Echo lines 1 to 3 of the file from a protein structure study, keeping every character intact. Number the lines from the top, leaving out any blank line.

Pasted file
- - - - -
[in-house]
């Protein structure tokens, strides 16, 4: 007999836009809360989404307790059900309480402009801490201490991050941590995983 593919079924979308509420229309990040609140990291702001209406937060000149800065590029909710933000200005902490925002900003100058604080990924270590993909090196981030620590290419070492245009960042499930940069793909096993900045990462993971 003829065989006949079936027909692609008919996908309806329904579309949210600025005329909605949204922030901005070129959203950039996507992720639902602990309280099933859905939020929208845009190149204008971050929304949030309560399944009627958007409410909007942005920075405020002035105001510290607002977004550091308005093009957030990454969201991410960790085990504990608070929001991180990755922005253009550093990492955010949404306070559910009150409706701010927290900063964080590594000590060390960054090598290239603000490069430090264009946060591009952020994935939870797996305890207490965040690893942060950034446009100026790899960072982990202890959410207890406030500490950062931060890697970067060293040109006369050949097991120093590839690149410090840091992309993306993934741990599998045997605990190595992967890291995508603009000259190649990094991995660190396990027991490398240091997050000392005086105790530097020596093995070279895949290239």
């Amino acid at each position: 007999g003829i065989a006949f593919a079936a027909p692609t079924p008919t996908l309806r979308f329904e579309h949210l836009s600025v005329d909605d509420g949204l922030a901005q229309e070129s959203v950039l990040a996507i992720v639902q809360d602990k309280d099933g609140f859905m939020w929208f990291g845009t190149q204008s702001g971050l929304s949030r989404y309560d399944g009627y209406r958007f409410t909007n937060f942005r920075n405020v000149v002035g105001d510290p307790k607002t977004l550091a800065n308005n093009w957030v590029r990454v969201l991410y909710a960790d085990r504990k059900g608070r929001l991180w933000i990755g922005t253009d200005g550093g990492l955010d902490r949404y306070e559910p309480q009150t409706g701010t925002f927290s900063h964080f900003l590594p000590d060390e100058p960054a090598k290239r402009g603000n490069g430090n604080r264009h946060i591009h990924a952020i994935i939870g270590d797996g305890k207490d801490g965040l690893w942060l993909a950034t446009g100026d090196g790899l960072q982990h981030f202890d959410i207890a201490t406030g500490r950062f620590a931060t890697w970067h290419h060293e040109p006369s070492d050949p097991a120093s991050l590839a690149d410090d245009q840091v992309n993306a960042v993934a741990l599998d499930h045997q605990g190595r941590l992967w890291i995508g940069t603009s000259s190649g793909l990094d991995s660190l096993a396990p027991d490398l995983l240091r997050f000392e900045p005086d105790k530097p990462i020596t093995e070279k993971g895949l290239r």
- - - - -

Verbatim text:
[in-house]
């Protein structure tokens, strides 16, 4: 007999836009809360989404307790059900309480402009801490201490991050941590995983 593919079924979308509420229309990040609140990291702001209406937060000149800065590029909710933000200005902490925002900003100058604080990924270590993909090196981030620590290419070492245009960042499930940069793909096993900045990462993971 003829065989006949079936027909692609008919996908309806329904579309949210600025005329909605949204922030901005070129959203950039996507992720639902602990309280099933859905939020929208845009190149204008971050929304949030309560399944009627958007409410909007942005920075405020002035105001510290607002977004550091308005093009957030990454969201991410960790085990504990608070929001991180990755922005253009550093990492955010949404306070559910009150409706701010927290900063964080590594000590060390960054090598290239603000490069430090264009946060591009952020994935939870797996305890207490965040690893942060950034446009100026790899960072982990202890959410207890406030500490950062931060890697970067060293040109006369050949097991120093590839690149410090840091992309993306993934741990599998045997605990190595992967890291995508603009000259190649990094991995660190396990027991490398240091997050000392005086105790530097020596093995070279895949290239």
């Amino acid at each position: 007999g003829i065989a006949f593919a079936a027909p692609t079924p008919t996908l309806r979308f329904e579309h949210l836009s600025v005329d909605d509420g949204l922030a901005q229309e070129s959203v950039l990040a996507i992720v639902q809360d602990k309280d099933g609140f859905m939020w929208f990291g845009t190149q204008s702001g971050l929304s949030r989404y309560d399944g009627y209406r958007f409410t909007n937060f942005r920075n405020v000149v002035g105001d510290p307790k607002t977004l550091a800065n308005n093009w957030v590029r990454v969201l991410y909710a960790d085990r504990k059900g608070r929001l991180w933000i990755g922005t253009d200005g550093g990492l955010d902490r949404y306070e559910p309480q009150t409706g701010t925002f927290s900063h964080f900003l590594p000590d060390e100058p960054a090598k290239r402009g603000n490069g430090n604080r264009h946060i591009h990924a952020i994935i939870g270590d797996g305890k207490d801490g965040l690893w942060l993909a950034t446009g100026d090196g790899l960072q982990h981030f202890d959410i207890a201490t406030g500490r950062f620590a931060t890697w970067h290419h060293e040109p006369s070492d050949p097991a120093s991050l590839a690149d410090d245009q840091v992309n993306a960042v993934a741990l599998d499930h045997q605990g190595r941590l992967w890291i995508g940069t603009s000259s190649g793909l990094d991995s660190l096993a396990p027991d490398l995983l240091r997050f000392e900045p005086d105790k530097p990462i020596t093995e070279k993971g895949l290239r």